The English School's perspective provides a new lens through which to view and evaluate the steps states take to confront the jihadi movement. It highlights the distinct nature of the challenge, which goes beyond the targeting of specific states for specific grievances to a rejection of the foundations of the Westphalian state-based order. Correspondingly, states' actions are motivated not solely by the narrowly defined short-term interests that normally qualify international cooperation, but by a sense of mutual dependency among states sharing a social purpose and a commitment to the preservation of the state-based order that the jihadis threaten. Indeed, the preservation of international order affects states' willingness to act collectively to counter the threat. This book shows that this willingness to cooperate can become reality, usually when the suggested strategies are consistent with fundamental principles such as sovereignty and nonintervention. Variation in the level of interstate cooperation exists, but it mostly depends on the compatibility of different aspects of the war on terrorism, or of differing strategies to achieve counterterrorism goals in accordance with its fundamental principles.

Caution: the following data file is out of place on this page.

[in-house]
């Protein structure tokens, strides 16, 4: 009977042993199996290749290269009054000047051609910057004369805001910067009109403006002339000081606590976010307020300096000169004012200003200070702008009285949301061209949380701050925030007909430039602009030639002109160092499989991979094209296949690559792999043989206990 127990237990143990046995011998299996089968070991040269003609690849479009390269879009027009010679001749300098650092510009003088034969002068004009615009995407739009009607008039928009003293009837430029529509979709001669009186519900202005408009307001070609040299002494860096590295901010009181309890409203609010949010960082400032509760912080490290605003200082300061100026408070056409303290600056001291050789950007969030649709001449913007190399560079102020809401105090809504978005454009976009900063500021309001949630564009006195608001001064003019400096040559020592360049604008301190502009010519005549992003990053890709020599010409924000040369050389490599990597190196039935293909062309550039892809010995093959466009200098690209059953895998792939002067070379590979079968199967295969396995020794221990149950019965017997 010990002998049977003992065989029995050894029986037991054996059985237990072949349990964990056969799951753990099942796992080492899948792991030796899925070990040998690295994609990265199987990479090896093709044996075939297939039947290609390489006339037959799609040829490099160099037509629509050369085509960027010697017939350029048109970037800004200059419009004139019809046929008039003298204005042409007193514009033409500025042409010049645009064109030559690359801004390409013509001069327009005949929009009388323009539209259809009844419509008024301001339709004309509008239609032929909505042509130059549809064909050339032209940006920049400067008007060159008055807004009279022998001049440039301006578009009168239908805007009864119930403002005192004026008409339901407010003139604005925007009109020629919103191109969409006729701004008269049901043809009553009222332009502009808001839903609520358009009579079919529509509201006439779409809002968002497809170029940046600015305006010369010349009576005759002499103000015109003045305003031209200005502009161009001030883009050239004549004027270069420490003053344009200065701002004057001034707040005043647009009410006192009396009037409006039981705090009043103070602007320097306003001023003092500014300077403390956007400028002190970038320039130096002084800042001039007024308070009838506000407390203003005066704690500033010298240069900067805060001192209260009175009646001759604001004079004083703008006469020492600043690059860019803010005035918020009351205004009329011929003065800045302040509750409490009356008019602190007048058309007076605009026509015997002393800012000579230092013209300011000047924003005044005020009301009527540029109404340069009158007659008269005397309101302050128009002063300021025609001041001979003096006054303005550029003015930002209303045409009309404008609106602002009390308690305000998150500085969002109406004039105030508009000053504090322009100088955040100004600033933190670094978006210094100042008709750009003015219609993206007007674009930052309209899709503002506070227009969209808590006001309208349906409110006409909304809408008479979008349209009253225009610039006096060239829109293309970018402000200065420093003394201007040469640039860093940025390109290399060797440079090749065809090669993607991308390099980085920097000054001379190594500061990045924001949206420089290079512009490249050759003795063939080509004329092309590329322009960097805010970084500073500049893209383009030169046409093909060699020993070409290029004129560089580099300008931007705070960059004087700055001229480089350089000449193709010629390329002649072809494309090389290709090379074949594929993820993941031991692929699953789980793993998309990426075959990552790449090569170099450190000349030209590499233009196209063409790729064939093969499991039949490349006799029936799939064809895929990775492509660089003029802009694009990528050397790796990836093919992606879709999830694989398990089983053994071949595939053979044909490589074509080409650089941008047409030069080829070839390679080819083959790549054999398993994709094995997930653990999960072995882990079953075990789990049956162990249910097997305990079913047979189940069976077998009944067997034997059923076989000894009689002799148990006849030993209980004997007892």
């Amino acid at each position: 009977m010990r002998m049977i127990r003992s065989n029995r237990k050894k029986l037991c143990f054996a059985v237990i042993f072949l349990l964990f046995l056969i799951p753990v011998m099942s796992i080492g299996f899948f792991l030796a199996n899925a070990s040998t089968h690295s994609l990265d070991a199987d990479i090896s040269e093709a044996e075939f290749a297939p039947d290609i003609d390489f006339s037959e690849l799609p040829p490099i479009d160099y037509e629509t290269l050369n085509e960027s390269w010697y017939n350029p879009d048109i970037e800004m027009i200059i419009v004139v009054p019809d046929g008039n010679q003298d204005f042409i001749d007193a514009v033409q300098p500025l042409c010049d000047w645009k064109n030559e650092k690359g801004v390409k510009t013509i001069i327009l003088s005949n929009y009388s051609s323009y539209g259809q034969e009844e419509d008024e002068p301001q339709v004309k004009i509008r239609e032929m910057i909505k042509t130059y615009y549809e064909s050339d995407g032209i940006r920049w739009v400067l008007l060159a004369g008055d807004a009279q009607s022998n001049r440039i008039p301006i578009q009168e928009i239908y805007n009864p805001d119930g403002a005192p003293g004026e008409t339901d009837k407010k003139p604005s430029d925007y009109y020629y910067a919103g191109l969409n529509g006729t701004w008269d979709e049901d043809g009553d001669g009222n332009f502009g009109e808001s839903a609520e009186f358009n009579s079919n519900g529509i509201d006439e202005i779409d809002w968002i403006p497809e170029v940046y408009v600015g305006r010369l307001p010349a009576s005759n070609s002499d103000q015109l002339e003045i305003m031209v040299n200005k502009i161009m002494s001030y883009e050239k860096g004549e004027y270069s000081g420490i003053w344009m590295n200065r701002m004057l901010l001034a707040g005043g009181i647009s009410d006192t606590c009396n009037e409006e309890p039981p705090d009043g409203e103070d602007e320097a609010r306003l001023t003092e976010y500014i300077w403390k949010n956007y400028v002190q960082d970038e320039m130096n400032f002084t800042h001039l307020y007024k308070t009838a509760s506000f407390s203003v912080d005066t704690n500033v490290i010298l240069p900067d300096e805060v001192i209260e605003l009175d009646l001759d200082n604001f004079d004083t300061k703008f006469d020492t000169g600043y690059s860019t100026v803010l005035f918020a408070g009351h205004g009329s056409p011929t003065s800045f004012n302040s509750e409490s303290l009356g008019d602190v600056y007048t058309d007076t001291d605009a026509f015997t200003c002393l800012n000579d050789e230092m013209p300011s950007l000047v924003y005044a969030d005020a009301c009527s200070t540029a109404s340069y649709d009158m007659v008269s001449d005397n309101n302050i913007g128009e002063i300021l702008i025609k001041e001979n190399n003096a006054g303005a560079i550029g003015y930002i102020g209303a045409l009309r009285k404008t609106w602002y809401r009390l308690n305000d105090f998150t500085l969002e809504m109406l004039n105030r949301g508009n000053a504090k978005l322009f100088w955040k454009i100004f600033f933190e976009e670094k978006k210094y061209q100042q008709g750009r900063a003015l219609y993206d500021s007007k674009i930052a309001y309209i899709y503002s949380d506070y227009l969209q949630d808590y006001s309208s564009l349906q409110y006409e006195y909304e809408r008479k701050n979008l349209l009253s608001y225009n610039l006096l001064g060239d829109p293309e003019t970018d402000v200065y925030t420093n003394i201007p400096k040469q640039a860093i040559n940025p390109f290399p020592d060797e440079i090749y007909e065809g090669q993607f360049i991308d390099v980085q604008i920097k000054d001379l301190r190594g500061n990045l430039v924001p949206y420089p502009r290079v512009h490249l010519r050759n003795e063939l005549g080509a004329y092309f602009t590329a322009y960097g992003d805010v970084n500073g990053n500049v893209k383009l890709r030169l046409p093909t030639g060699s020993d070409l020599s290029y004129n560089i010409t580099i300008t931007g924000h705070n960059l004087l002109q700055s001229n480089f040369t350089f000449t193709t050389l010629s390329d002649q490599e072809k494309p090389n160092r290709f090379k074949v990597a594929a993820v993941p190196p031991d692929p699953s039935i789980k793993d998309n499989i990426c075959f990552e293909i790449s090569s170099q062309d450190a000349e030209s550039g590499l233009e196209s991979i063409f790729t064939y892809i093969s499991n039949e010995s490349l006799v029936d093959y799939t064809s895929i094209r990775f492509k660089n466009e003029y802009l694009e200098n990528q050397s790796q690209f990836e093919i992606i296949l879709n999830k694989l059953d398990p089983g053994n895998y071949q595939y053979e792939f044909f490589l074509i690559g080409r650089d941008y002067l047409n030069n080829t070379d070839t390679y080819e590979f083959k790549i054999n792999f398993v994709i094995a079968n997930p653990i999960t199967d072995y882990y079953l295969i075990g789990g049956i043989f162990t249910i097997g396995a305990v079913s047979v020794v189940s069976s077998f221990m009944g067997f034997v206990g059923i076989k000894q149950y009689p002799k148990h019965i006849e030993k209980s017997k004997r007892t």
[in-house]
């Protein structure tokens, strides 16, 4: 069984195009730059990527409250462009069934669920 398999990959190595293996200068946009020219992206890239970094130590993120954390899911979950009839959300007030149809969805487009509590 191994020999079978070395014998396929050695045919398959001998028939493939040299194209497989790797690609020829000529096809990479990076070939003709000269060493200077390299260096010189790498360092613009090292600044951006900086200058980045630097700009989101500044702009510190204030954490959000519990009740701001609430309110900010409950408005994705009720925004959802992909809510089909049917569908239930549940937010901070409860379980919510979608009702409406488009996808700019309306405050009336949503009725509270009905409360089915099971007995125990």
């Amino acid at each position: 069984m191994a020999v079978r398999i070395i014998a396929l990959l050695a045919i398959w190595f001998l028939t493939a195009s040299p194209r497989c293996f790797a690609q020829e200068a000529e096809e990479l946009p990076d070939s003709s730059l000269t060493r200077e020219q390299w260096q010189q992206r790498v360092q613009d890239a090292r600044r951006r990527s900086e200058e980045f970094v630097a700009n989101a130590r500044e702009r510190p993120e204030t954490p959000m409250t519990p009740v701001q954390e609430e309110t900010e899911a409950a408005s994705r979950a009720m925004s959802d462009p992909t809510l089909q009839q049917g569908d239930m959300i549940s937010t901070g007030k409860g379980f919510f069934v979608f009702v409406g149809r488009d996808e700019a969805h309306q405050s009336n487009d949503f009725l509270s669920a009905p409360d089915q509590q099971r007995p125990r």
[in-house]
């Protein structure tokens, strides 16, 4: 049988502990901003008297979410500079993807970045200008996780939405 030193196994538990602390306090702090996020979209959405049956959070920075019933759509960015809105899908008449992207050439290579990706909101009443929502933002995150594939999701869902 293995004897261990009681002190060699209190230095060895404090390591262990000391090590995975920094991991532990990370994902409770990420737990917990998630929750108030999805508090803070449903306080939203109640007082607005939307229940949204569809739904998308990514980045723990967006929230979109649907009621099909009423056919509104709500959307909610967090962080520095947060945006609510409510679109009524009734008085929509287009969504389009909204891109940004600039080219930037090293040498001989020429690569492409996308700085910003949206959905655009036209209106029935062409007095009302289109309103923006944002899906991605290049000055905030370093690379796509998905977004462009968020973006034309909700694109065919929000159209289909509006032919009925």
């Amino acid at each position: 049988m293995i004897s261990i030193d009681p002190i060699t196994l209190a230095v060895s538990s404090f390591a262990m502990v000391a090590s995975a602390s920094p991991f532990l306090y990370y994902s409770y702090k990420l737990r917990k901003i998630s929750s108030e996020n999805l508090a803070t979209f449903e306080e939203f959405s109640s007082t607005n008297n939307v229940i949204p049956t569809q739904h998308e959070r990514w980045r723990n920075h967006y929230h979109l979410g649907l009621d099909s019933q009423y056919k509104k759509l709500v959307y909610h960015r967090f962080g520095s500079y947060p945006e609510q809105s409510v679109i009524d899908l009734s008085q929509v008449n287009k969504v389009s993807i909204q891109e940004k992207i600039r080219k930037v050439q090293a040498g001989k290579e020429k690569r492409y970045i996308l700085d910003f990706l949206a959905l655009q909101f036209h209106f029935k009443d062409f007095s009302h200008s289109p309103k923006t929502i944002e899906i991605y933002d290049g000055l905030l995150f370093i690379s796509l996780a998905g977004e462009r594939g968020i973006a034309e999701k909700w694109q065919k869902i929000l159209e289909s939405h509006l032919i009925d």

The encompassing picture of the war on terrorism presented in this book also brings to light the multifaceted nature of U.S. actions. Detailing spheres of action that typically do not get the same attention as the violent face of counterterrorism, this study shows that allegations directed at the United States overstate its unilateralist inclinations. In fact, U.S. hegemony has been orchestrating a multilateral effort against the jihadi movement. Unilateral action taken by the United States in the war on terrorism is often consistent with the war's grand design, which sets general parameters but largely maintains states' freedom of action. Nevertheless, even the hegemon is sometimes tempted to breach the boundaries of legitimate action set by the international society. When it does, cooperation falters: the society's members demonstrate an inclination to protect the system from the jihadi threat, but also to restrain U.S. hegemony when its actions are incompatible with the society's constitutive ideas. Secondary powers, in particular, serve as corrective agents, helping to produce a system of checks and balances.
International Society and Its Preservation-Seeking Quality
The dominant paradigms within the study of international relations (IR) are inadequate in providing a comprehensive account of the war on terrorism. One of the most important reasons is their failure to acknowledge the full range of possible motivations behind acts of transnational terrorism. In particular, they fail to include the motivation to overthrow the international order and replace it with an alternative order. Neglecting this important characteristic of the al Qaeda network and the jihadi movement leads most IR scholars to present an incomplete portrayal of the threat that states face, and consequently to miss important factors behind state responses to such groups.